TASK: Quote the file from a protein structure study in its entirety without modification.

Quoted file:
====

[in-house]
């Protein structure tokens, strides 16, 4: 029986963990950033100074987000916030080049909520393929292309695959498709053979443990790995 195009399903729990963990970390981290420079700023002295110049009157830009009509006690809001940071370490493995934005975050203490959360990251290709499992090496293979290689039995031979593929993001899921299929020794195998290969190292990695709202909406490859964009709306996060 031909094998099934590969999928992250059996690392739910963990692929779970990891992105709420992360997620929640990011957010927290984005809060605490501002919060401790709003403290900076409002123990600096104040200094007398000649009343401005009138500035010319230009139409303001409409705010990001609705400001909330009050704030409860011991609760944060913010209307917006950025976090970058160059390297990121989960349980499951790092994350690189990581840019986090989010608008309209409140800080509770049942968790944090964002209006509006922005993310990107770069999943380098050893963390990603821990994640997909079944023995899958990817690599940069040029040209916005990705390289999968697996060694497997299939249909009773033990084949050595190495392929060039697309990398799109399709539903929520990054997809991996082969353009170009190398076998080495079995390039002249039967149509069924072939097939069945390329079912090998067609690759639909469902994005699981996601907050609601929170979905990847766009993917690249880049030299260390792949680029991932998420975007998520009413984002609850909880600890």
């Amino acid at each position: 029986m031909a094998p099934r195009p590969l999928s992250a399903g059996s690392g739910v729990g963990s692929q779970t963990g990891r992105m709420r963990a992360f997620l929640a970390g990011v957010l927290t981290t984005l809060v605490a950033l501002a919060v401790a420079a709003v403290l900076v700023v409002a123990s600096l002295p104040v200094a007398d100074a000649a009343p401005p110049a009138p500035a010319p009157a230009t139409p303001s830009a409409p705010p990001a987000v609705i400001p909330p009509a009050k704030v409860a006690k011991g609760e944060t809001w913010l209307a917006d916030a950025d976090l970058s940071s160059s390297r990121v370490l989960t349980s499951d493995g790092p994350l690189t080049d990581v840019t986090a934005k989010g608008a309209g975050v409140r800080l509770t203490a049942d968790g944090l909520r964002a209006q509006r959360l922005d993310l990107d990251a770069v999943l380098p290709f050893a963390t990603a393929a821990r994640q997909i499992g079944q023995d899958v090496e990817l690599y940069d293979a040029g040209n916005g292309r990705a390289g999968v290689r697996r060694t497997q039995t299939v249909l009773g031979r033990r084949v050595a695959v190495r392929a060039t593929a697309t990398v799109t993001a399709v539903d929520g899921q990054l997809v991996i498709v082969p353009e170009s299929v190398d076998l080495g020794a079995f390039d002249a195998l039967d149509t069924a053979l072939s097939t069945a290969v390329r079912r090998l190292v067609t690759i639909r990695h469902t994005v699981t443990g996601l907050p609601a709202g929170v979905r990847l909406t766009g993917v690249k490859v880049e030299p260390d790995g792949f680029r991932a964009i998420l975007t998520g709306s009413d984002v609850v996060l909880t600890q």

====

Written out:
[in-house]
């Protein structure tokens, strides 16, 4: 029986963990950033100074987000916030080049909520393929292309695959498709053979443990790995 195009399903729990963990970390981290420079700023002295110049009157830009009509006690809001940071370490493995934005975050203490959360990251290709499992090496293979290689039995031979593929993001899921299929020794195998290969190292990695709202909406490859964009709306996060 031909094998099934590969999928992250059996690392739910963990692929779970990891992105709420992360997620929640990011957010927290984005809060605490501002919060401790709003403290900076409002123990600096104040200094007398000649009343401005009138500035010319230009139409303001409409705010990001609705400001909330009050704030409860011991609760944060913010209307917006950025976090970058160059390297990121989960349980499951790092994350690189990581840019986090989010608008309209409140800080509770049942968790944090964002209006509006922005993310990107770069999943380098050893963390990603821990994640997909079944023995899958990817690599940069040029040209916005990705390289999968697996060694497997299939249909009773033990084949050595190495392929060039697309990398799109399709539903929520990054997809991996082969353009170009190398076998080495079995390039002249039967149509069924072939097939069945390329079912090998067609690759639909469902994005699981996601907050609601929170979905990847766009993917690249880049030299260390792949680029991932998420975007998520009413984002609850909880600890």
């Amino acid at each position: 029986m031909a094998p099934r195009p590969l999928s992250a399903g059996s690392g739910v729990g963990s692929q779970t963990g990891r992105m709420r963990a992360f997620l929640a970390g990011v957010l927290t981290t984005l809060v605490a950033l501002a919060v401790a420079a709003v403290l900076v700023v409002a123990s600096l002295p104040v200094a007398d100074a000649a009343p401005p110049a009138p500035a010319p009157a230009t139409p303001s830009a409409p705010p990001a987000v609705i400001p909330p009509a009050k704030v409860a006690k011991g609760e944060t809001w913010l209307a917006d916030a950025d976090l970058s940071s160059s390297r990121v370490l989960t349980s499951d493995g790092p994350l690189t080049d990581v840019t986090a934005k989010g608008a309209g975050v409140r800080l509770t203490a049942d968790g944090l909520r964002a209006q509006r959360l922005d993310l990107d990251a770069v999943l380098p290709f050893a963390t990603a393929a821990r994640q997909i499992g079944q023995d899958v090496e990817l690599y940069d293979a040029g040209n916005g292309r990705a390289g999968v290689r697996r060694t497997q039995t299939v249909l009773g031979r033990r084949v050595a695959v190495r392929a060039t593929a697309t990398v799109t993001a399709v539903d929520g899921q990054l997809v991996i498709v082969p353009e170009s299929v190398d076998l080495g020794a079995f390039d002249a195998l039967d149509t069924a053979l072939s097939t069945a290969v390329r079912r090998l190292v067609t690759i639909r990695h469902t994005v699981t443990g996601l907050p609601a709202g929170v979905r990847l909406t766009g993917v690249k490859v880049e030299p260390d790995g792949f680029r991932a964009i998420l975007t998520g709306s009413d984002v609850v996060l909880t600890q």